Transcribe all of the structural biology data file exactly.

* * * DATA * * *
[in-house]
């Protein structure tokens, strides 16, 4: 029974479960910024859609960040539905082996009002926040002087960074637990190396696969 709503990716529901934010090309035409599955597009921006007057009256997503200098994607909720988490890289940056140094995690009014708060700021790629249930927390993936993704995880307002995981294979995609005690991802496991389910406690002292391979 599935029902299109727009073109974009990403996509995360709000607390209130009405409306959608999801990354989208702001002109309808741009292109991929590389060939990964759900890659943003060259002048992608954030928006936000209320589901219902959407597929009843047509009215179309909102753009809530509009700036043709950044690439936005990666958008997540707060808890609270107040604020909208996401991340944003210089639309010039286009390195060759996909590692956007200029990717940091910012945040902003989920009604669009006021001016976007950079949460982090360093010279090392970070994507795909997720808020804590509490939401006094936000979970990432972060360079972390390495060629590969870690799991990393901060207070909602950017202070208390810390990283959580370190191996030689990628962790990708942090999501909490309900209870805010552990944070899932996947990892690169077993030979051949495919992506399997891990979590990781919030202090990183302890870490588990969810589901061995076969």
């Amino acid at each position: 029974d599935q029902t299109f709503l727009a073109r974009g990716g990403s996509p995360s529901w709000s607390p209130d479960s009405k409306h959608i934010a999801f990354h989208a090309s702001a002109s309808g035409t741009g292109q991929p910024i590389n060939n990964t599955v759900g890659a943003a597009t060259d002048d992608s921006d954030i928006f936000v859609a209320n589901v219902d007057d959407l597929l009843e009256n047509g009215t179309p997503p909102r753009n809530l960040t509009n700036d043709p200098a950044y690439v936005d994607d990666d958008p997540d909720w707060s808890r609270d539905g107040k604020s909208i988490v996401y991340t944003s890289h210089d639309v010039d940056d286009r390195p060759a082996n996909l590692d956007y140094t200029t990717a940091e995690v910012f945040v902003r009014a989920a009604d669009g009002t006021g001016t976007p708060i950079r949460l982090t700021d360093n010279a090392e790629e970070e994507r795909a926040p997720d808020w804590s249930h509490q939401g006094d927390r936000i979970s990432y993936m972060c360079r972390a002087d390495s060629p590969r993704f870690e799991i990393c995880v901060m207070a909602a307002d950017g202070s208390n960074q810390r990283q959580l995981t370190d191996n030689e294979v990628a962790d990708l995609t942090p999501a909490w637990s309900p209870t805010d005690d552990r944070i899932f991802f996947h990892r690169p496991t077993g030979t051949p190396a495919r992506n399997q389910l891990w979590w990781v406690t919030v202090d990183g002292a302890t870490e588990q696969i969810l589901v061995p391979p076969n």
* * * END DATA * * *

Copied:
[in-house]
């Protein structure tokens, strides 16, 4: 029974479960910024859609960040539905082996009002926040002087960074637990190396696969 709503990716529901934010090309035409599955597009921006007057009256997503200098994607909720988490890289940056140094995690009014708060700021790629249930927390993936993704995880307002995981294979995609005690991802496991389910406690002292391979 599935029902299109727009073109974009990403996509995360709000607390209130009405409306959608999801990354989208702001002109309808741009292109991929590389060939990964759900890659943003060259002048992608954030928006936000209320589901219902959407597929009843047509009215179309909102753009809530509009700036043709950044690439936005990666958008997540707060808890609270107040604020909208996401991340944003210089639309010039286009390195060759996909590692956007200029990717940091910012945040902003989920009604669009006021001016976007950079949460982090360093010279090392970070994507795909997720808020804590509490939401006094936000979970990432972060360079972390390495060629590969870690799991990393901060207070909602950017202070208390810390990283959580370190191996030689990628962790990708942090999501909490309900209870805010552990944070899932996947990892690169077993030979051949495919992506399997891990979590990781919030202090990183302890870490588990969810589901061995076969």
């Amino acid at each position: 029974d599935q029902t299109f709503l727009a073109r974009g990716g990403s996509p995360s529901w709000s607390p209130d479960s009405k409306h959608i934010a999801f990354h989208a090309s702001a002109s309808g035409t741009g292109q991929p910024i590389n060939n990964t599955v759900g890659a943003a597009t060259d002048d992608s921006d954030i928006f936000v859609a209320n589901v219902d007057d959407l597929l009843e009256n047509g009215t179309p997503p909102r753009n809530l960040t509009n700036d043709p200098a950044y690439v936005d994607d990666d958008p997540d909720w707060s808890r609270d539905g107040k604020s909208i988490v996401y991340t944003s890289h210089d639309v010039d940056d286009r390195p060759a082996n996909l590692d956007y140094t200029t990717a940091e995690v910012f945040v902003r009014a989920a009604d669009g009002t006021g001016t976007p708060i950079r949460l982090t700021d360093n010279a090392e790629e970070e994507r795909a926040p997720d808020w804590s249930h509490q939401g006094d927390r936000i979970s990432y993936m972060c360079r972390a002087d390495s060629p590969r993704f870690e799991i990393c995880v901060m207070a909602a307002d950017g202070s208390n960074q810390r990283q959580l995981t370190d191996n030689e294979v990628a962790d990708l995609t942090p999501a909490w637990s309900p209870t805010d005690d552990r944070i899932f991802f996947h990892r690169p496991t077993g030979t051949p190396a495919r992506n399997q389910l891990w979590w990781v406690t919030v202090d990183g002292a302890t870490e588990q696969i969810l589901v061995p391979p076969n």